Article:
You don’t need a “special day” to enjoy food. That’s diet culture.

May 4th, 2020 by Sara Upson

It’s a special year this year (not because of all the craziness in the world right now) but because cinco de mayo falls on Tuesday…Taco Tuesday.  To be honest, I probably wouldn’t have known this except a Mexican restaurant that my family likes sent me an email pointing out how significant this was.  And while I like cinco de mayo, taco Tuesday, and tacos in general, I dislike the push from diet culture that permission to have certain foods comes on special days.  That sounds a little dramatic- but it’s true.

Diet culture says that you shouldn’t enjoy food- that you should restrict your eating, eliminate fun foods, and only have certain foods at certain times- aka special days or events.  This creates pseudopermission to have food.  It means that foods are restricted, except for at specific times, which is a setup for guilt, shame, reactive eating and feeling out of control with food. 

The irony is, the more you try to control and manage your food the more out of control it becomes. The more out of control it becomes the more shame and guilt you feel. The more shame and guilt you feel the more you feel like you Can’t trust yourself around food and that you have to restrict.  But the more you restrict, the more out of control you feel. It’s a vicious cycle.  

To save you (Sarcasm) diet culture then gives you special days that it’s okay to have food: taco Tuesday, donut day, hamburger day, chocolate day, holidays in general.  But because it’s only permissible on one day- it reinforces the need to ignore your body, “indulge” and eat all you want because it’s just one day.  The restriction reinforces eating more as your thoughts turn to- I better have it now because I won’t get it later.  This leads to feeling out of control and reinforces the belief that you can’t trust yourself.

In essence this turns special days/holidays around food/ celebrations with food into a “cheat” day or a permissible time to eat which is a guaranteed path to feeling uncomfortably full, out of control with food, guilty, and ashamed.  Because you feel so bad after that one day, you then convince yourself that you can’t trust yourself with food and it reinforces the diet culture narrative that you have to restrict your eating.  You don’t!  It’s actually a trap.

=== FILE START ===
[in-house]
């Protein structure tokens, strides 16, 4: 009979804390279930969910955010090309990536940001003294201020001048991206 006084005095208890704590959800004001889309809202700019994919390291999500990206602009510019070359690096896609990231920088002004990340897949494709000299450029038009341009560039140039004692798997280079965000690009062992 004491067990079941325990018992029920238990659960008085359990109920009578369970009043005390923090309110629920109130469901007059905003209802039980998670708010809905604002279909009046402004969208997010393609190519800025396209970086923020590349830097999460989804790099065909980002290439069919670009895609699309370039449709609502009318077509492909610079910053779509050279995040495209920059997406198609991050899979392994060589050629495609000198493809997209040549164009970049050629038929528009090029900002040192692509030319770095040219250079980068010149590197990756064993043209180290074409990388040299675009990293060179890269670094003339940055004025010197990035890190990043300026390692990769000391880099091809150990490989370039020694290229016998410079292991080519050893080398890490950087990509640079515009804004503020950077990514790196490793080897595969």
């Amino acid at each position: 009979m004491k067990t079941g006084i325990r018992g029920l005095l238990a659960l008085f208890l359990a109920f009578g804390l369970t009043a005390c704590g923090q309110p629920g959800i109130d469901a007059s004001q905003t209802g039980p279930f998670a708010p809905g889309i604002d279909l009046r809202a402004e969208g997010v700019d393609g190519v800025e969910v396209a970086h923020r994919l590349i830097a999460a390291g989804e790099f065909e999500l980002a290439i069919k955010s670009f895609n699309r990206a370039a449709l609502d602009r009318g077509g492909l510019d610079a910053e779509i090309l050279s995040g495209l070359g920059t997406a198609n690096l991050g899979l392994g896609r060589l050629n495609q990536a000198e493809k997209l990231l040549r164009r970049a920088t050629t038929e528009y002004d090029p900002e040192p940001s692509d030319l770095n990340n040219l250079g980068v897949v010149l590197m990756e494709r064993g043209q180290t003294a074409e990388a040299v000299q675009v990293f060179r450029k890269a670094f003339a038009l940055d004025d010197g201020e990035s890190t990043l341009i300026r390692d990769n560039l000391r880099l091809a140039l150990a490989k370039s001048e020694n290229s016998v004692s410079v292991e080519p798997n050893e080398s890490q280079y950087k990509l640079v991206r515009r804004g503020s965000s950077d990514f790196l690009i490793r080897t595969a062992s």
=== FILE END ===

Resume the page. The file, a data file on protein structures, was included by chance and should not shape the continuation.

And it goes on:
To change this- permission is essential. Permission to have foods you desire or enjoy when you’d like to have them. Not just because of some random day!  When you truly have permission to eat, you tune into your body and respond from internal cues, preference, and permission rather than the thought or feeling that it’s special, that you’ll never get it again, that it won’t be until next year that you get to have it!  So enjoy your food and remember you can always have more.

While I’m not for the “diet culture pseudopermission days,” there is a day this month that I am for- International No Diet Day!  It’s on May 6th and is all about freeing yourself from diet culture and learning how to reconnect to your body’s needs and desires.  It focuses on enjoying food in a flexible, enjoyable manger that includes preferences and taking care of yourself- regardless of your body weight, shape or size.  Can you imagine what a difference that could make?!

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